From the Archives: What “Neuroeducation” Needs

We have long been interested in education and the arts, and a decade ago we funded a series of pilot studies to look for ways to measure whether training in the arts changed the brain in ways that would transfer to other cognitive abilities. In 2009, we published the results of our Arts and Cognition Consortium—nine investigators at seven major universities, who found tentative signs of benefits, including transfer, that they continue to pursue.

In May 2009, we helped support The Johns Hopkins University School of Education’s hosting of the inaugural Learning, Arts, and the Brain Summit, “to explore the intersection of cognitive neuroscience, the arts, and learning.” Some of our consortium scientists presented their research, and more than 300 educators, scientists, school administrators, and policy makers shared their perspectives on how to get a handle on this rather new amalgam, “neuro-education.”

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Learning and the Brain Conference Registration

L&B logo

There are only two more days to receive discounted registration for the next Learning and the Brain conference, “Making Lasting Memories: Using Brain Science to Boost Memory, Thinking and Learning.” It takes place February 12-14 in San Francisco and the Dana Foundation will have a table with free giveaways, so if you’re there, please stop by and say hello!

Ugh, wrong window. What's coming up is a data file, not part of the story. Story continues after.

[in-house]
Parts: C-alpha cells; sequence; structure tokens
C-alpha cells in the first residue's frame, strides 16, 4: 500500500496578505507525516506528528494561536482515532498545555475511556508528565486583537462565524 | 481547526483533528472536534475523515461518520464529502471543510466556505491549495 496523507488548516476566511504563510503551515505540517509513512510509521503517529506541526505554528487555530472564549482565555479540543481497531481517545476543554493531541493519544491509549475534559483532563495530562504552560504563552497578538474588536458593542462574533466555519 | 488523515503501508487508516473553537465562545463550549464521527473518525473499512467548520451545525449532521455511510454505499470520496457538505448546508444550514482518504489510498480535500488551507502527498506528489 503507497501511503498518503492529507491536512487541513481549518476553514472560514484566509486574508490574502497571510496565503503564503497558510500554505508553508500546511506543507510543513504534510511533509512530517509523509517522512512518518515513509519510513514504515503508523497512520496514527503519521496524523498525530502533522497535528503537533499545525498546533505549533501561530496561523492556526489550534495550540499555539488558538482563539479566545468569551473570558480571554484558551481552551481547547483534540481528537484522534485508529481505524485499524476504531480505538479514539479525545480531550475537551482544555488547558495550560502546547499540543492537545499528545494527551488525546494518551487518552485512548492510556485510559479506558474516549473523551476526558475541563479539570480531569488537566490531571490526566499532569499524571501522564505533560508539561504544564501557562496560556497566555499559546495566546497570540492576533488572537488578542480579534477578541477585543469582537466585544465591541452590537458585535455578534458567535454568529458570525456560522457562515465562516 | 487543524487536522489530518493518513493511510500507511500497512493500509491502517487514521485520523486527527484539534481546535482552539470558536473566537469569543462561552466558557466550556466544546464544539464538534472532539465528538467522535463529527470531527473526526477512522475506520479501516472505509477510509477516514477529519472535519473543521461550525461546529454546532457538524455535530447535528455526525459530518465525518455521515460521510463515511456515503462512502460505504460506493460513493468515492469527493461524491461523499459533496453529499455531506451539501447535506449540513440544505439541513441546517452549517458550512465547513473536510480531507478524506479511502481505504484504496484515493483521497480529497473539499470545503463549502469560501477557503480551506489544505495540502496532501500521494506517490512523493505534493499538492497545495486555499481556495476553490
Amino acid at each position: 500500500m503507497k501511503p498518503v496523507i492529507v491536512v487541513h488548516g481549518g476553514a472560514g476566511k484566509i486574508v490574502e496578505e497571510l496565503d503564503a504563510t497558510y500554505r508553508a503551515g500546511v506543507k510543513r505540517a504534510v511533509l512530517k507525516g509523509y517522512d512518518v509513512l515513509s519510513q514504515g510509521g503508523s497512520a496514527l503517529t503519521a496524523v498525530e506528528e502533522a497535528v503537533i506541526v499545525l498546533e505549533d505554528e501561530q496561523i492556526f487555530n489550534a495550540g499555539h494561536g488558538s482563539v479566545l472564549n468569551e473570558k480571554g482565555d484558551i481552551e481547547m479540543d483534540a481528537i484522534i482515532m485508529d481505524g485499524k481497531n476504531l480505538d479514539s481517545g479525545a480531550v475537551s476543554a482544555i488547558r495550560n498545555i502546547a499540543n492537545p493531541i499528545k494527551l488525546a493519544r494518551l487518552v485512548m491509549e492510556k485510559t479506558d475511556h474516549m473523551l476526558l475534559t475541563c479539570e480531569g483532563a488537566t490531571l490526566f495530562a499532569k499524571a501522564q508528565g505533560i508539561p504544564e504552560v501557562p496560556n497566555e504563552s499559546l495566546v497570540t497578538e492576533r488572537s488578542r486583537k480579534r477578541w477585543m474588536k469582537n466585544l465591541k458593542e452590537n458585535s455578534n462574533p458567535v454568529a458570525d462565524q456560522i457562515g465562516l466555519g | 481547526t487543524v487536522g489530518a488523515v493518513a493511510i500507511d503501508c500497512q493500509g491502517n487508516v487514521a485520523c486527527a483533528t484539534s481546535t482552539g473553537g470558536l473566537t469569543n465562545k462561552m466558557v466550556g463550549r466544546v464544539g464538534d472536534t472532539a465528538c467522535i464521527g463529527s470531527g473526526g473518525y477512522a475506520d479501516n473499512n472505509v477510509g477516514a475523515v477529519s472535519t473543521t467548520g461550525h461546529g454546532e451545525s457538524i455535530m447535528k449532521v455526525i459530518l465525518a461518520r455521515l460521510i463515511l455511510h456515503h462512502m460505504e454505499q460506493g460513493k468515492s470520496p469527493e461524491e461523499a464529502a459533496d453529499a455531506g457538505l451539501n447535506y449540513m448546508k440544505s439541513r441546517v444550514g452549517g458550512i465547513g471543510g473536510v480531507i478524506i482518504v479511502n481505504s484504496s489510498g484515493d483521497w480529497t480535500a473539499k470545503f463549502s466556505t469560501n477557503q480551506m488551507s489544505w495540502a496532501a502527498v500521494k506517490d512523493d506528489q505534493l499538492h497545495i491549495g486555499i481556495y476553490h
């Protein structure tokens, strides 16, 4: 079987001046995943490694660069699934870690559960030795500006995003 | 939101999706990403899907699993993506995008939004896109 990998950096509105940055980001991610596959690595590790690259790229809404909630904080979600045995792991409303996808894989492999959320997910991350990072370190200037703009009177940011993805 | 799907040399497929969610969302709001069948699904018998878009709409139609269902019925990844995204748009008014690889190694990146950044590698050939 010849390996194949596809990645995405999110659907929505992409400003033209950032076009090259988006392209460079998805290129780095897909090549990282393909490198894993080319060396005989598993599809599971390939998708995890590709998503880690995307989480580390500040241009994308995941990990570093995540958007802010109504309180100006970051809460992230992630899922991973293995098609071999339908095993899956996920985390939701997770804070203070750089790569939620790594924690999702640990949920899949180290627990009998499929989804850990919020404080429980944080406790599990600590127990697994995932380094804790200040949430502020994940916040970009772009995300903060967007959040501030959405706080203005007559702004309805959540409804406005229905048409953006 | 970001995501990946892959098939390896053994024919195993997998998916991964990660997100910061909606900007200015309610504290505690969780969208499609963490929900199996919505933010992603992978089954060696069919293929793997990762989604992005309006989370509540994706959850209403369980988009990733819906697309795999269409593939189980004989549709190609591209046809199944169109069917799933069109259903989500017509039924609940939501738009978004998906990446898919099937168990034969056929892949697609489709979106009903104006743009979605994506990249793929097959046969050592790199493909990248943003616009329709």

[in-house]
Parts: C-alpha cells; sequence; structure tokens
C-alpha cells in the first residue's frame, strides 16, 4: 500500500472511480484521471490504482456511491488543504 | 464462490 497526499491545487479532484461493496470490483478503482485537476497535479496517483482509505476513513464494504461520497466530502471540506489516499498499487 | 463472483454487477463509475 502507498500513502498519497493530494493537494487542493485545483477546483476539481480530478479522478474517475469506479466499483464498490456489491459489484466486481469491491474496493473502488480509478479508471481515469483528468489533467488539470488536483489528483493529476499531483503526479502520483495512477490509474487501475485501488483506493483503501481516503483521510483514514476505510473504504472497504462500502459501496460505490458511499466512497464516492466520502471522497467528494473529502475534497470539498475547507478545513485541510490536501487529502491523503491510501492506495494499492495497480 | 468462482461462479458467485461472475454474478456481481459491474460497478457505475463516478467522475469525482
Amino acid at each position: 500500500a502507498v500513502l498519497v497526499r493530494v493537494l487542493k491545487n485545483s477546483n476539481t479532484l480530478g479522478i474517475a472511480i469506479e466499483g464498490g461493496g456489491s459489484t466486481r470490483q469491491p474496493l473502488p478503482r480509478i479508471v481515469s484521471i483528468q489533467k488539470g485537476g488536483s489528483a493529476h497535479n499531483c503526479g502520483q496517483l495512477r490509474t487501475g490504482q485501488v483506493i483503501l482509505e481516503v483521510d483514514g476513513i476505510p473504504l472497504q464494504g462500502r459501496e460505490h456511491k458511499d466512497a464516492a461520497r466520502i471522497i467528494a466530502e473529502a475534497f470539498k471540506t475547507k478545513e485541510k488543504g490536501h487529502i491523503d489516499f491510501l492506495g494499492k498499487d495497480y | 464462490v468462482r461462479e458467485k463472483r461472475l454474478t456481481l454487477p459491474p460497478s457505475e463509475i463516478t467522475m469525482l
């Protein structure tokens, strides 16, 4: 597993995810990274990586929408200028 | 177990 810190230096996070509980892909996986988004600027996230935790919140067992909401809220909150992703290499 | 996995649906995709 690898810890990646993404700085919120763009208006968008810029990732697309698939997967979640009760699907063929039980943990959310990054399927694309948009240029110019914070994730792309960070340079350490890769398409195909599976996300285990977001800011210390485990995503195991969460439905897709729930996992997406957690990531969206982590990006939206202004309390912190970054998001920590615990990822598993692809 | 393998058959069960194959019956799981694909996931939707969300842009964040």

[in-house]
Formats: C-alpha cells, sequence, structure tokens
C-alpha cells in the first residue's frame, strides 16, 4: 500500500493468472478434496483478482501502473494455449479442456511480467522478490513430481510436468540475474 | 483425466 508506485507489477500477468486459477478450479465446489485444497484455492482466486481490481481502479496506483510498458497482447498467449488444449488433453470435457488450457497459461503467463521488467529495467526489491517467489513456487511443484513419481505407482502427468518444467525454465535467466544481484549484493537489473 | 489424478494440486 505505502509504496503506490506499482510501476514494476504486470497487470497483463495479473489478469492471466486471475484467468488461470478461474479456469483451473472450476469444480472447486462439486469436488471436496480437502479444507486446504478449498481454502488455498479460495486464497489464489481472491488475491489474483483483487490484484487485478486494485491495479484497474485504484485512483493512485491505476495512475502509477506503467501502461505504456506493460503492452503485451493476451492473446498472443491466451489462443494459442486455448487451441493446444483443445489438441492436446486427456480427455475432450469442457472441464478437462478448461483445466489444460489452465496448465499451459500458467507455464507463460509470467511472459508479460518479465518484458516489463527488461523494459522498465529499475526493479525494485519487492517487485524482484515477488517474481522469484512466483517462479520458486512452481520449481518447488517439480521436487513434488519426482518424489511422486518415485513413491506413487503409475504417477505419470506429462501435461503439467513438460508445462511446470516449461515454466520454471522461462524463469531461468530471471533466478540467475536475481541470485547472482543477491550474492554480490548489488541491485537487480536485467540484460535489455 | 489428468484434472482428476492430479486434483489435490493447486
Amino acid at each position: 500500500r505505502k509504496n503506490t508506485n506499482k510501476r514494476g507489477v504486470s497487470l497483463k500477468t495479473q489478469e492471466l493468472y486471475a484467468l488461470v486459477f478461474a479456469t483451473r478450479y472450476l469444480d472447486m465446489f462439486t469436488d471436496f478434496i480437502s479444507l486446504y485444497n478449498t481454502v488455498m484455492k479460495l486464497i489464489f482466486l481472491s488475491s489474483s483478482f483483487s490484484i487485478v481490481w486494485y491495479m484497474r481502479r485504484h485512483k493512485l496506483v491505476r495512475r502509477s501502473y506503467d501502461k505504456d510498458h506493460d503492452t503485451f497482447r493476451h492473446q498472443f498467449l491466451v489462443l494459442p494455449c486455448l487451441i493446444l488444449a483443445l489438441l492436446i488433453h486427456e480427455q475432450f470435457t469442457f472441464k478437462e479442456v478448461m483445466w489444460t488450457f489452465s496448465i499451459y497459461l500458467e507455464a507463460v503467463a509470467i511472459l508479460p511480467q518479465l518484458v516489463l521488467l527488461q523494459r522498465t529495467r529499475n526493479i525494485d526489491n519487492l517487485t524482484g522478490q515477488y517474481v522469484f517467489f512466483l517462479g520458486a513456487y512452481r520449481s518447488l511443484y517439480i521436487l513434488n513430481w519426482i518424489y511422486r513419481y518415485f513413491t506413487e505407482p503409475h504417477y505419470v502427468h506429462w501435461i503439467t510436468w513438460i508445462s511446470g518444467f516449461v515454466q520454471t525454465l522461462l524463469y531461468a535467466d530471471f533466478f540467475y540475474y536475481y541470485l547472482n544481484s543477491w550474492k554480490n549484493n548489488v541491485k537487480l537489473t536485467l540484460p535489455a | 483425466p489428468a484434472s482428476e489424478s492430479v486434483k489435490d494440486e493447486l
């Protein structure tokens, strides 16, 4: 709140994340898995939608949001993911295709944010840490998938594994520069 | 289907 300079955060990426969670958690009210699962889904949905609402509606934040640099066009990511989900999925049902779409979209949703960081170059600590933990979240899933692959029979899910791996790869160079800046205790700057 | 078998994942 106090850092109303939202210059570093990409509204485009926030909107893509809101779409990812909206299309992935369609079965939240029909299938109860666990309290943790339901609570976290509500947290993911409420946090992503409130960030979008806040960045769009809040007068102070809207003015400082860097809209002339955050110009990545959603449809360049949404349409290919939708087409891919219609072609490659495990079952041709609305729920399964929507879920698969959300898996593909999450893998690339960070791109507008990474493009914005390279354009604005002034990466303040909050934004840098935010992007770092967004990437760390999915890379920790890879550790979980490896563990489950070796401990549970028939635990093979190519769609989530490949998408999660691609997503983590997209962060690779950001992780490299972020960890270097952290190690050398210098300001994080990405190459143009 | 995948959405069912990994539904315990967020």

More on the conference from the Learning and the Brain website:

Neuroscientists are discovering strategies that make learning easier, more effective, and that can boost long-term memory, thinking and academic performance. By using mnemonics, movement, active learning, discussions, gestures and varied practices, teachers can improve their students’ ability to learn, reflect and remember. Discover how the “Science of Learning” can help boost student retention, recall and retrieval of information.

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From the Archives: Music in Education

When I came to work for the Dana Foundation in 2006, one of the innovative projects it was funding was called Arts Education, a series of pilot programs teaching artists how to be effective teachers in the classroom. Like most of our seed programs, the funding was short-term, to get the programs up and running and give enough time to prove their worth so other, bigger grant-givers (or government agencies) would fund them.

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The Arts and the Brain

Arts brain aaasFrom left, Alan Leshner of AAAS, Christopher Tyler, Nina Kraus, and Gary Vikan answer audience questions.

Our brains glow with activity when we view or do art. Now that scientists can scan our brains in the act of observation and creation, what can they tell us about what is going on in there?

Quite a bit, we discovered during an evening of talk, food, music, and interactive art at the AAAS office in Washington, D.C., last Thursday. Christopher Tyler of the Smith-Kettlewell Eye Research Institute in San Francisco presented images ranging from cave drawings to Jackson Pollock that illustrated the idea of embodied cognition.“You can’t appreciate the work unless you feel it in your body,” he said.

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Learning and the Brain Conference in Boston

As
the son of a former high school English teacher, I am always keen to hear the latest
policies, theories, and research in education. One of the most fascinating
areas of research in education is its intersection with neuroscience. As our
understanding of the brain changes, our theories on teaching have changed
as well. However, this change is often delayed because information does not
flow easily from the neuroscience lab to the classroom.

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